As many physicians are all too aware, the neuronal degeneration that occurs with amyotrophic lateral sclerosis (ALS), or Lou Gehrig's disease, leads to progressive muscle weakening that eventually disables and kills these patients. Now, a rapidly deepening understanding of this process may offer ALS patients hope.
Over the past few years, a number of studies have indicated that the protein TDP-43, which in a benign form resides in the nuclei of cells, is a significant factor in the neurodegeneration associated with sporadic ALS. Furthermore, mutations in the gene encoding TDP-43 are responsible for a small proportion of familial ALS cases, confirming the integral contribution of this protein to the development of ALS.
In January 2010, a team at UCSF and its affiliated Gladstone Institute of Neurological Disease published a paper that provided a possible mechanism for neuronal loss caused by mutant TDP-43. The study found that, as opposed to its normal form, the mutant protein more often moves from the nucleus to the cytoplasm of affected neurons. This mislocation is a key pathological characteristic of the disorder in humans.
The study arrived at this finding by using a technique called automated fluorescence microscopy, which was developed by UCSF neurologist Steven Finkbeiner, M.D., Ph.D. By tagging both normal and mutant TDP-43 proteins in cultured rat cortical neurons, researchers could view their intracellular locations and follow them until they died. The same team is now using induced pluripotent stem cells derived from human ALS patients to conduct a similar study.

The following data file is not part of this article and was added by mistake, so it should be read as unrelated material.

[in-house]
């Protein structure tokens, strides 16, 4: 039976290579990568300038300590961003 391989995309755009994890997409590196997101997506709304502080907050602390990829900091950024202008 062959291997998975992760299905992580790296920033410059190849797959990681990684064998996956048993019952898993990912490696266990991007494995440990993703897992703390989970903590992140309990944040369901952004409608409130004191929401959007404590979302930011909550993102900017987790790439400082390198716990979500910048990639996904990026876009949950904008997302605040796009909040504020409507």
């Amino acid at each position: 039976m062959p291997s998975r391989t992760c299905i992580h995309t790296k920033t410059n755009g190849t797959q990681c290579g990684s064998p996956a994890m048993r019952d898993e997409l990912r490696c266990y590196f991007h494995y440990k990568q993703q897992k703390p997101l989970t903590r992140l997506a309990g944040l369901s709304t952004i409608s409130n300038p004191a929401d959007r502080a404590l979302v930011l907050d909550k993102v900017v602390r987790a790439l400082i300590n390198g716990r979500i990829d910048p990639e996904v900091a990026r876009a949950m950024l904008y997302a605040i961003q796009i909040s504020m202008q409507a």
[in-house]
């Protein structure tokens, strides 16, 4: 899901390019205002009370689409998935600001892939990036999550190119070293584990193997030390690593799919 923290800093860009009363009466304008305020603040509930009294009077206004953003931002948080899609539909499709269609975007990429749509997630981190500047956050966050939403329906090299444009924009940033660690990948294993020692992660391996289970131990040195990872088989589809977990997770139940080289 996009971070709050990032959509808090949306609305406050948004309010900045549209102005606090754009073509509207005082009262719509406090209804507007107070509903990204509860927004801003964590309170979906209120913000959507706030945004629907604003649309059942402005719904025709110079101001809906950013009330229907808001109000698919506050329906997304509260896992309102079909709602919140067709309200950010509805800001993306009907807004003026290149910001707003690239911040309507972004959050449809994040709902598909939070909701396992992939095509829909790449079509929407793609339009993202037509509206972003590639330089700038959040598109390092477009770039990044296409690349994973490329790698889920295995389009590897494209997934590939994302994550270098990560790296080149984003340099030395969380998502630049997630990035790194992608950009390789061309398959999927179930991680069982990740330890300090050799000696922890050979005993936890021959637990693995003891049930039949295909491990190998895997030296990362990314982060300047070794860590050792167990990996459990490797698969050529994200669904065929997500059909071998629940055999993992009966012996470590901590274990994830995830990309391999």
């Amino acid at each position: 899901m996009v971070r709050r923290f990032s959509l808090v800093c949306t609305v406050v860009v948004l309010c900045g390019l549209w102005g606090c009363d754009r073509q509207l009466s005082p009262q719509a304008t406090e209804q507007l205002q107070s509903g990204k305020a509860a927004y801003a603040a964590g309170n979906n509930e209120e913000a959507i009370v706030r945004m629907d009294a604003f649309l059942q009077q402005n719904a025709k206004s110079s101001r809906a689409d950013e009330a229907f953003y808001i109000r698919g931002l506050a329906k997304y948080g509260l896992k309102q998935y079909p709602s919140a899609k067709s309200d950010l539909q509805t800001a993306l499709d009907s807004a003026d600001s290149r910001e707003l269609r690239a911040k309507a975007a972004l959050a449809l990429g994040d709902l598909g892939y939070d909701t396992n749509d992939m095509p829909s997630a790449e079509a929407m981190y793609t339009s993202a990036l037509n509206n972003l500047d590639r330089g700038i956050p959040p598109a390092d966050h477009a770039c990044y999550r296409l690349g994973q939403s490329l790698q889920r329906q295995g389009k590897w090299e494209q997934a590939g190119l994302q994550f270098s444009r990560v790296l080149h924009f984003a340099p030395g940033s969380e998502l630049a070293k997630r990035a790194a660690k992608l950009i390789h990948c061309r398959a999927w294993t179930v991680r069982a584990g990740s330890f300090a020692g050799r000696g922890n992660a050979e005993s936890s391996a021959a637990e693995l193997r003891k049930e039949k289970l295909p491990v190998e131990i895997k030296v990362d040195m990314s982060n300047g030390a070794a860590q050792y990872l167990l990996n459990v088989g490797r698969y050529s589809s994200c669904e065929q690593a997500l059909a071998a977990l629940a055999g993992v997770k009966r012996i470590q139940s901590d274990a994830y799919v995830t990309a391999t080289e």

Sami Barmada, M.D., Ph.D., one of the project’s lead researchers, said, "The automated fluorescence microscopy is enormously powerful because we can follow the fate of hundreds of thousands of neurons in a very contained period of time. And the advantage of using induced pluripotent stem cells from human ALS patients is that we can differentiate them into the type of neurons we know are involved in ALS."
Barmada noted that numerous questions have yet to be addressed. Among the most important:
"We do know, however, that in rats we have prevented the toxicity by genetic means, by disrupting the nuclear export signal of the mutant protein and thereby forcing it to remain within the nucleus,” Barmada said. "A possible alternative strategy for mitigating the toxicity is to accelerate its degradation within the cytoplasm through pharmacologic means."
The work has implications that go beyond ALS because the mutant TDP-43 also is associated with the memory disorder frontotemporal dementia. "If we conclusively find what's important for cell death in these disorders, we would be in a great position to prevent the process from happening, and even reverse it," Barmada said.
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